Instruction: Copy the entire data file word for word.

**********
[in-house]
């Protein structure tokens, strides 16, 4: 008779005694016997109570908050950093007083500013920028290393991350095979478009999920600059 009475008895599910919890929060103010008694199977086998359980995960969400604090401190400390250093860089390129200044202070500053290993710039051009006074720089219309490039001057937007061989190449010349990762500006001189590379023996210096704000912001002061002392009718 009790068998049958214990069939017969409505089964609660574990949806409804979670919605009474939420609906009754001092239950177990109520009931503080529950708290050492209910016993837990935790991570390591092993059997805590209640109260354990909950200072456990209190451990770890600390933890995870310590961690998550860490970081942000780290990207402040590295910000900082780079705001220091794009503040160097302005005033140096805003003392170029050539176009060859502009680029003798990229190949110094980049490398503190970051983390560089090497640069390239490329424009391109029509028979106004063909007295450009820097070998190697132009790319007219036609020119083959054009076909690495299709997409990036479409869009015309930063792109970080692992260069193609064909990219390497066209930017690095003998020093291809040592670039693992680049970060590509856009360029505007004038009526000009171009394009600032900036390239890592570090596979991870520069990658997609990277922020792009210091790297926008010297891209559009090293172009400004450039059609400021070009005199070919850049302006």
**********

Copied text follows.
[in-house]
């Protein structure tokens, strides 16, 4: 008779005694016997109570908050950093007083500013920028290393991350095979478009999920600059 009475008895599910919890929060103010008694199977086998359980995960969400604090401190400390250093860089390129200044202070500053290993710039051009006074720089219309490039001057937007061989190449010349990762500006001189590379023996210096704000912001002061002392009718 009790068998049958214990069939017969409505089964609660574990949806409804979670919605009474939420609906009754001092239950177990109520009931503080529950708290050492209910016993837990935790991570390591092993059997805590209640109260354990909950200072456990209190451990770890600390933890995870310590961690998550860490970081942000780290990207402040590295910000900082780079705001220091794009503040160097302005005033140096805003003392170029050539176009060859502009680029003798990229190949110094980049490398503190970051983390560089090497640069390239490329424009391109029509028979106004063909007295450009820097070998190697132009790319007219036609020119083959054009076909690495299709997409990036479409869009015309930063792109970080692992260069193609064909990219390497066209930017690095003998020093291809040592670039693992680049970060590509856009360029505007004038009526000009171009394009600032900036390239890592570090596979991870520069990658997609990277922020792009210091790297926008010297891209559009090293172009400004450039059609400021070009005199070919850049302006």